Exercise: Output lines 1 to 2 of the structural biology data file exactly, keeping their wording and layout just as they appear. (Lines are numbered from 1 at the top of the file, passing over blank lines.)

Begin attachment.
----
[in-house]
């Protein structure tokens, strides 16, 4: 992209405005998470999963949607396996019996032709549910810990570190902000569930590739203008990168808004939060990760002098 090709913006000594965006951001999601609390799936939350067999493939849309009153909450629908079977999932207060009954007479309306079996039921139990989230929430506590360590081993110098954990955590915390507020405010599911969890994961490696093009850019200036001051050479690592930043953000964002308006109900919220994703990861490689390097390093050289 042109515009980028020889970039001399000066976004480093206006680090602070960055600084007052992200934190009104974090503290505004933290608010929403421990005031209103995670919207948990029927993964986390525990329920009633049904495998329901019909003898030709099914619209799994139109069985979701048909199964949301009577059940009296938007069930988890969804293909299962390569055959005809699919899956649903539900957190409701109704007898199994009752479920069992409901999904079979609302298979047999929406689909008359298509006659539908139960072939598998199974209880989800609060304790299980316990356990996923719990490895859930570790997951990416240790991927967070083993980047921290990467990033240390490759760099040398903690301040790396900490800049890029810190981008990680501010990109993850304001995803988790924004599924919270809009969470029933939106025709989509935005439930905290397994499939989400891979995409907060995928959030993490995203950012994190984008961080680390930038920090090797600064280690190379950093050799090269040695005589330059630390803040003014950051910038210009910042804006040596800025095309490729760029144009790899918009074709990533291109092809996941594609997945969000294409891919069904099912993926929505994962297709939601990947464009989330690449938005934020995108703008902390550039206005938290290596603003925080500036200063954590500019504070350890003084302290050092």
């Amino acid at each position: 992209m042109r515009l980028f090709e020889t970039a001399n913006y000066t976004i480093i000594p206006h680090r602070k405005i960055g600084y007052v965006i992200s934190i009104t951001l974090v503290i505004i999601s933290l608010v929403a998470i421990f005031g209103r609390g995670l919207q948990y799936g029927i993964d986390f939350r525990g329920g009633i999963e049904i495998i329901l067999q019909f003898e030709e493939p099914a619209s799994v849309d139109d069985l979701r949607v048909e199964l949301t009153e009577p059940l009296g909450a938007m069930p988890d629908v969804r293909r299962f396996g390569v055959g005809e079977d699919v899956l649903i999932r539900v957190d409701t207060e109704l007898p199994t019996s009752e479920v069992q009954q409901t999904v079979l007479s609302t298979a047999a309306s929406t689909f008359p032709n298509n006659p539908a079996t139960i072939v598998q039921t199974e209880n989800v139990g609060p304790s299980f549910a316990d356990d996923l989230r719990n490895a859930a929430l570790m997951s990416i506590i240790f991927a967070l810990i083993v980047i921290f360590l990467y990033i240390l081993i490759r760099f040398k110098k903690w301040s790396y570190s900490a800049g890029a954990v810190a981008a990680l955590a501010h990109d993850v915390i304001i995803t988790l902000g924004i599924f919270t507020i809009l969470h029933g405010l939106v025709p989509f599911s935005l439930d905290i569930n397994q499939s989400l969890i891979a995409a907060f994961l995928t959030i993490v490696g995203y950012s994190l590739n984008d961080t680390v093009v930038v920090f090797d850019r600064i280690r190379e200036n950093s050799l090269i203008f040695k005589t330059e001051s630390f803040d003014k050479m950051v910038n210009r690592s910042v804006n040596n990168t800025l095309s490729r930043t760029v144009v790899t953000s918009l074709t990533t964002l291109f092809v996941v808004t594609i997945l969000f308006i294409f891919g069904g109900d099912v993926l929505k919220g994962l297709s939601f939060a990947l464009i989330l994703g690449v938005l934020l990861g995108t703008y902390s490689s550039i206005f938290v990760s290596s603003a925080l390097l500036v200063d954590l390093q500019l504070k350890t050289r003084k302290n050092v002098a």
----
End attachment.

[in-house]
């Protein structure tokens, strides 16, 4: 992209405005998470999963949607396996019996032709549910810990570190902000569930590739203008990168808004939060990760002098 090709913006000594965006951001999601609390799936939350067999493939849309009153909450629908079977999932207060009954007479309306079996039921139990989230929430506590360590081993110098954990955590915390507020405010599911969890994961490696093009850019200036001051050479690592930043953000964002308006109900919220994703990861490689390097390093050289 042109515009980028020889970039001399000066976004480093206006680090602070960055600084007052992200934190009104974090503290505004933290608010929403421990005031209103995670919207948990029927993964986390525990329920009633049904495998329901019909003898030709099914619209799994139109069985979701048909199964949301009577059940009296938007069930988890969804293909299962390569055959005809699919899956649903539900957190409701109704007898199994009752479920069992409901999904079979609302298979047999929406689909008359298509006659539908139960072939598998199974209880989800609060304790299980316990356990996923719990490895859930570790997951990416240790991927967070083993980047921290990467990033240390490759760099040398903690301040790396900490800049890029810190981008990680501010990109993850304001995803988790924004599924919270809009969470029933939106025709989509935005439930905290397994499939989400891979995409907060995928959030993490995203950012994190984008961080680390930038920090090797600064280690190379950093050799090269040695005589330059630390803040003014950051910038210009910042804006040596800025095309490729760029144009790899918009074709990533291109092809996941594609997945969000294409891919069904099912993926929505994962297709939601990947464009989330690449938005934020995108703008902390550039206005938290290596603003925080500036200063954590500019504070350890003084302290050092």